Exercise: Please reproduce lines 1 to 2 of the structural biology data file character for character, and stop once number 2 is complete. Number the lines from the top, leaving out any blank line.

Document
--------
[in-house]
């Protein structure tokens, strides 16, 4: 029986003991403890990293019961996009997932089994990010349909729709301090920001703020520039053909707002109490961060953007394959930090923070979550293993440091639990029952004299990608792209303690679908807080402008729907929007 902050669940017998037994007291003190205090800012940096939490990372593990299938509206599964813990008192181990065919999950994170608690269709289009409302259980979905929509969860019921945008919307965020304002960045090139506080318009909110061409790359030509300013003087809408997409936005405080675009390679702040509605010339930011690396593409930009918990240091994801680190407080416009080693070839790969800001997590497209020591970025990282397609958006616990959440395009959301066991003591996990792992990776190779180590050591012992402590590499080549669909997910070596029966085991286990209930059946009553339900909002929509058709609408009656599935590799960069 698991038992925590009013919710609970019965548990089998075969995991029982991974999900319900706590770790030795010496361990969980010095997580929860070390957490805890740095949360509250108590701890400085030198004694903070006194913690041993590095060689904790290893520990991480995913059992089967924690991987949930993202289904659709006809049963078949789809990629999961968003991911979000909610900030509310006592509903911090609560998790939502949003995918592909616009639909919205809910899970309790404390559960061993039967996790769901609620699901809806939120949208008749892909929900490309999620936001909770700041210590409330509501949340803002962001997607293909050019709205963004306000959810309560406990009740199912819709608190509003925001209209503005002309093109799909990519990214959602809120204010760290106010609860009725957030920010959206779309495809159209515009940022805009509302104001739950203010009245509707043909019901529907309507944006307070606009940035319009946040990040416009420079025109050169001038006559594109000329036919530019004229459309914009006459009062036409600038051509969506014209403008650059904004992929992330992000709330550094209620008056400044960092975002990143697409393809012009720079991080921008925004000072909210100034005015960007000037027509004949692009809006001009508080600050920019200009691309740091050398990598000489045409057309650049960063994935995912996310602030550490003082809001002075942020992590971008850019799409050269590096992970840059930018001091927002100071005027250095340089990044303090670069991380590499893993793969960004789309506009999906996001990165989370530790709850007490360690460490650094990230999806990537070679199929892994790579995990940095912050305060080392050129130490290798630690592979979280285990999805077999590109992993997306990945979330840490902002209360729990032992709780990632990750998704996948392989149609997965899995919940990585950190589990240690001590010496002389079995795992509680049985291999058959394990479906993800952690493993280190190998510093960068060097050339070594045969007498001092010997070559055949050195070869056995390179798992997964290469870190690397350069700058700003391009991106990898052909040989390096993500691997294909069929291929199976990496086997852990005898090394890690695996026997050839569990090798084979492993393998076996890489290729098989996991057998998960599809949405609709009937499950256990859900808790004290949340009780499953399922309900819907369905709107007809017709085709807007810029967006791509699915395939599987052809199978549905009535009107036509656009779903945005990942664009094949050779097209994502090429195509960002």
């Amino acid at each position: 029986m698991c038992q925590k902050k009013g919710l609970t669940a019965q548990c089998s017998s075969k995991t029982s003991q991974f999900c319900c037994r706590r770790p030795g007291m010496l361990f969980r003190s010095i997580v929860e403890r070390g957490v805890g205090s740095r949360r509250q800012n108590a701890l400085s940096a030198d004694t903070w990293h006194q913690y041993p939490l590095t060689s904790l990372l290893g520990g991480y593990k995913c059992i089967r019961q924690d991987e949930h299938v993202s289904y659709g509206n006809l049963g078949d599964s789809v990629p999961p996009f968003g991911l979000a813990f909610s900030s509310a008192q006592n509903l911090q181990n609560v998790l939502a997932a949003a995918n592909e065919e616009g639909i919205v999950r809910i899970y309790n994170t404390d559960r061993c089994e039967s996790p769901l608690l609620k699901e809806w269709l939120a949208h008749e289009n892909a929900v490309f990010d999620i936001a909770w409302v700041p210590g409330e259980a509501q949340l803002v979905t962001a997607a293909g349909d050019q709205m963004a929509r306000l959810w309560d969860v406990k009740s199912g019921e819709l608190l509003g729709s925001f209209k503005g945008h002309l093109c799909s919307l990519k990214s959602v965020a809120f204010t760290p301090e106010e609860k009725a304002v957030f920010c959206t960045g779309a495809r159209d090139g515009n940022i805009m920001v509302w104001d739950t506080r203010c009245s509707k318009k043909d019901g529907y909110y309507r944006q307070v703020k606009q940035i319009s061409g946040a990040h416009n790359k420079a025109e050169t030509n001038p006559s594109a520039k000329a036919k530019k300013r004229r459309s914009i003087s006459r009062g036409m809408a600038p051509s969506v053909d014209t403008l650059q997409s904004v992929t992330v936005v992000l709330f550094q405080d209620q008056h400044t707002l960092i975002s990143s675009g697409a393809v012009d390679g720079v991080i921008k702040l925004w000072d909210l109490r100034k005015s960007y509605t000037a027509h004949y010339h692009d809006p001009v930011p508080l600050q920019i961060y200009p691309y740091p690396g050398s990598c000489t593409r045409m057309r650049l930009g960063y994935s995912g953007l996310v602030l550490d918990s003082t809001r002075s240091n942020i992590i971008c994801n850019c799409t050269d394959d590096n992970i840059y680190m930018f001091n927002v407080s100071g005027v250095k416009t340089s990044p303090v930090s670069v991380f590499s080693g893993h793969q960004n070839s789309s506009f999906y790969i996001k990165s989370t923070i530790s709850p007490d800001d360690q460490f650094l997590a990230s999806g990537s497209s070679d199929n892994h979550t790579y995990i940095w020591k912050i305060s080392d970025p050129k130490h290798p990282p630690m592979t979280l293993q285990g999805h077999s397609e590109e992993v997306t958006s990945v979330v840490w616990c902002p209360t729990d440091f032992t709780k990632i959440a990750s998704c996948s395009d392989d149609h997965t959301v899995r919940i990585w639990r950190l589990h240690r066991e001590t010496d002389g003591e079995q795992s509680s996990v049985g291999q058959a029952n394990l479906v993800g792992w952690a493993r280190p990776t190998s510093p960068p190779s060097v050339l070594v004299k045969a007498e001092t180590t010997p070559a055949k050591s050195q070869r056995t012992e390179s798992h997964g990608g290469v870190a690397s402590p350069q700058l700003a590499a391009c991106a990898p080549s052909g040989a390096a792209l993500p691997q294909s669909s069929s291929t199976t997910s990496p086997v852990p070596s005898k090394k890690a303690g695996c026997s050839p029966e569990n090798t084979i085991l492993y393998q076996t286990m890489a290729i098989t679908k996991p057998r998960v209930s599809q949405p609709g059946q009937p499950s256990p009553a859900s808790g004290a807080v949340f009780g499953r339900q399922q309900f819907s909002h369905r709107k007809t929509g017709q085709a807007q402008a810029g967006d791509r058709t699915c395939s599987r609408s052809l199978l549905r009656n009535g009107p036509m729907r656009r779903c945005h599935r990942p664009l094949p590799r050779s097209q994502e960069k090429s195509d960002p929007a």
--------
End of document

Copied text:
[in-house]
């Protein structure tokens, strides 16, 4: 029986003991403890990293019961996009997932089994990010349909729709301090920001703020520039053909707002109490961060953007394959930090923070979550293993440091639990029952004299990608792209303690679908807080402008729907929007 902050669940017998037994007291003190205090800012940096939490990372593990299938509206599964813990008192181990065919999950994170608690269709289009409302259980979905929509969860019921945008919307965020304002960045090139506080318009909110061409790359030509300013003087809408997409936005405080675009390679702040509605010339930011690396593409930009918990240091994801680190407080416009080693070839790969800001997590497209020591970025990282397609958006616990959440395009959301066991003591996990792992990776190779180590050591012992402590590499080549669909997910070596029966085991286990209930059946009553339900909002929509058709609408009656599935590799960069 698991038992925590009013919710609970019965548990089998075969995991029982991974999900319900706590770790030795010496361990969980010095997580929860070390957490805890740095949360509250108590701890400085030198004694903070006194913690041993590095060689904790290893520990991480995913059992089967924690991987949930993202289904659709006809049963078949789809990629999961968003991911979000909610900030509310006592509903911090609560998790939502949003995918592909616009639909919205809910899970309790404390559960061993039967996790769901609620699901809806939120949208008749892909929900490309999620936001909770700041210590409330509501949340803002962001997607293909050019709205963004306000959810309560406990009740199912819709608190509003925001209209503005002309093109799909990519990214959602809120204010760290106010609860009725957030920010959206779309495809159209515009940022805009509302104001739950203010009245509707043909019901529907309507944006307070606009940035319009946040990040416009420079025109050169001038006559594109000329036919530019004229459309914009006459009062036409600038051509969506014209403008650059904004992929992330992000709330550094209620008056400044960092975002990143697409393809012009720079991080921008925004000072909210100034005015960007000037027509004949692009809006001009508080600050920019200009691309740091050398990598000489045409057309650049960063994935995912996310602030550490003082809001002075942020992590971008850019799409050269590096992970840059930018001091927002100071005027250095340089990044303090670069991380590499893993793969960004789309506009999906996001990165989370530790709850007490360690460490650094990230999806990537070679199929892994790579995990940095912050305060080392050129130490290798630690592979979280285990999805077999590109992993997306990945979330840490902002209360729990032992709780990632990750998704996948392989149609997965899995919940990585950190589990240690001590010496002389079995795992509680049985291999058959394990479906993800952690493993280190190998510093960068060097050339070594045969007498001092010997070559055949050195070869056995390179798992997964290469870190690397350069700058700003391009991106990898052909040989390096993500691997294909069929291929199976990496086997852990005898090394890690695996026997050839569990090798084979492993393998076996890489290729098989996991057998998960599809949405609709009937499950256990859900808790004290949340009780499953399922309900819907369905709107007809017709085709807007810029967006791509699915395939599987052809199978549905009535009107036509656009779903945005990942664009094949050779097209994502090429195509960002």